"Debt is the drug, Wall St. Banksters are the dealers, and politicians are the addicts." - B4L
    "Totally free immigration? I've never taken that position. I believe in national sovereignty." - Ron Paul

    Proponent of real science.
    The views and opinions expressed here are solely my own, and do not represent this forum or any other entities or persons.

  14. #72
    Quote Originally Posted by Krugminator2 View Post


    3 Month Treasury yield - 1.067%
    10 Year Yield - 2.747%


    Market sentiment, breadth and what they yield curve is saying about the economy looks like all systems go for the market to go up over the intermediate term.
    I don't believe in technical analysis but I think you may be right because it looks like the Fed is starting to back off its rate hikes. I think there could be a relief rally as the markets sense an end to the hikes. But eventually they'll start going back down if the Fed doesn't turn the cheap money back on. Especially the printing.



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  16. #73
    Quote Originally Posted by Madison320 View Post
    I don't believe in technical analysis but I think you may be right because it looks like the Fed is starting to back off its rate hikes. I think there could be a relief rally as the markets sense an end to the hikes. But eventually they'll start going back down if the Fed doesn't turn the cheap money back on. Especially the printing.
    I am concerned that we have gone into a downward spiral. Mainly due to energy costs. They effect the entire economy like a huge tax increase. People buy less, revenue decreases, at the same time business costs go up, leading to layoffs and less profits that can be put back into spending. There have been some disappointing earnings reports.
    "Foreign aid is taking money from the poor people of a rich country, and giving it to the rich people of a poor country." - Ron Paul
    "Beware the Military-Industrial-Financial-Pharma-Corporate-Internet-Media-Government Complex." - B4L update of General Dwight D. Eisenhower
    "Debt is the drug, Wall St. Banksters are the dealers, and politicians are the addicts." - B4L
    "Totally free immigration? I've never taken that position. I believe in national sovereignty." - Ron Paul

    Proponent of real science.
    The views and opinions expressed here are solely my own, and do not represent this forum or any other entities or persons.

  17. #74
    Quote Originally Posted by Brian4Liberty View Post
    I am concerned that we have gone into a downward spiral. Mainly due to energy costs. They effect the entire economy like a huge tax increase. People buy less, revenue decreases, at the same time business costs go up, leading to layoffs and less profits that can be put back into spending. There have been some disappointing earnings reports.
    Have you ever heard of the analogy that inflation is like adding drops of dye into a bathtub of water? At first the drops make the water at the entry point really dark and then it slowly spreads to the rest of the bathtub. The entry point to the inflation we've been creating is the stock markets and housing markets. Now it's slowly spreading to the rest of the economy, finally everyday consumer prices.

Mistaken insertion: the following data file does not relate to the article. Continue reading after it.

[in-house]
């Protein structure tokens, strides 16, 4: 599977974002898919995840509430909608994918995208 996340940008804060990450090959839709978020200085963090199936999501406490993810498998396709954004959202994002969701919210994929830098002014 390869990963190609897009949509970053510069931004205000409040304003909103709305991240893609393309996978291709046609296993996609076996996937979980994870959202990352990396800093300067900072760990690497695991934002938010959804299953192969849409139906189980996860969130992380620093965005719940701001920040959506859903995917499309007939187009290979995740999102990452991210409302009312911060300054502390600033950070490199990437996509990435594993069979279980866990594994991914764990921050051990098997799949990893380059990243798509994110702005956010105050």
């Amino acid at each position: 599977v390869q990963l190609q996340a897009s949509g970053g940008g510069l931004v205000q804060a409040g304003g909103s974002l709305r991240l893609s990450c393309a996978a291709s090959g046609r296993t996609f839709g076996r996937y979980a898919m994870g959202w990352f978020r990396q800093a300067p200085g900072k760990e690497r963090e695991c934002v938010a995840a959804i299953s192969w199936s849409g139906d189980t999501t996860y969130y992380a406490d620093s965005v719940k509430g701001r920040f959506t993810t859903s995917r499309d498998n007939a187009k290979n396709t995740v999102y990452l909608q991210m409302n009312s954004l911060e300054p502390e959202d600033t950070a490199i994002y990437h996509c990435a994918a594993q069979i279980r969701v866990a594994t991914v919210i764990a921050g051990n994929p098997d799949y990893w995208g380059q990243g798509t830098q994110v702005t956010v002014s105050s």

Also I think there's something else about that analogy that doesn't get mentioned. The initial point where the dye is placed is very dark at first but then it gets lighter as the dye spreads. I think that's what's happening with inflation. It hits the stock and housing markets first and makes them go up but then as it spreads to the rest of the economy those markets actually come down. I think that's what we're seeing. The markets are coming DOWN as grocery prices are going UP. Further proof of this is a book I read about hyperinflation. The author lived thru 3 hyperinflations, 2 in argentina and 1 in chile. He said that not all prices rose. I know he said that home prices collapsed and I think he said stock prices did also.

  18. #75
    Quote Originally Posted by Brian4Liberty View Post
    Zippy used to post a lot of charts.

    So now it’s time to talk bottoms. Are we there? Sentiment alone will not determine this bottom.

    You had three 90% down volume days in a ten day stretch in May. That is an objective way of quantifying panic selling or climax that has held up to historical scrutiny. You had a 90% up volume day on May 13th which shows demand. And a yesterday and today were back to back 80% up volume days.

    https://s3.us-east-1.amazonaws.com/d...ll-markets.pdf

    The rally might fail but I think this is textbook A+ setup to be long the market.

  19. #76
    Quote Originally Posted by Krugminator2 View Post
    You had three 90% down volume days in a ten day stretch in May. That is an objective way of quantifying panic selling or climax that has held up to historical scrutiny. You had a 90% up volume day on May 13th which shows demand. And a yesterday and today were back to back 80% up volume days.

    https://s3.us-east-1.amazonaws.com/d...ll-markets.pdf

    The rally might fail but I think this is textbook A+ setup to be long the market.
    Did you buy anything this week?
    "Foreign aid is taking money from the poor people of a rich country, and giving it to the rich people of a poor country." - Ron Paul
    "Beware the Military-Industrial-Financial-Pharma-Corporate-Internet-Media-Government Complex." - B4L update of General Dwight D. Eisenhower
    "Debt is the drug, Wall St. Banksters are the dealers, and politicians are the addicts." - B4L
    "Totally free immigration? I've never taken that position. I believe in national sovereignty." - Ron Paul

    Proponent of real science.
    The views and opinions expressed here are solely my own, and do not represent this forum or any other entities or persons.

  20. #77
    Quote Originally Posted by Madison320 View Post
    Have you ever heard of the analogy that inflation is like adding drops of dye into a bathtub of water? At first the drops make the water at the entry point really dark and then it slowly spreads to the rest of the bathtub. The entry point to the inflation we've been creating is the stock markets and housing markets. Now it's slowly spreading to the rest of the economy, finally everyday consumer prices.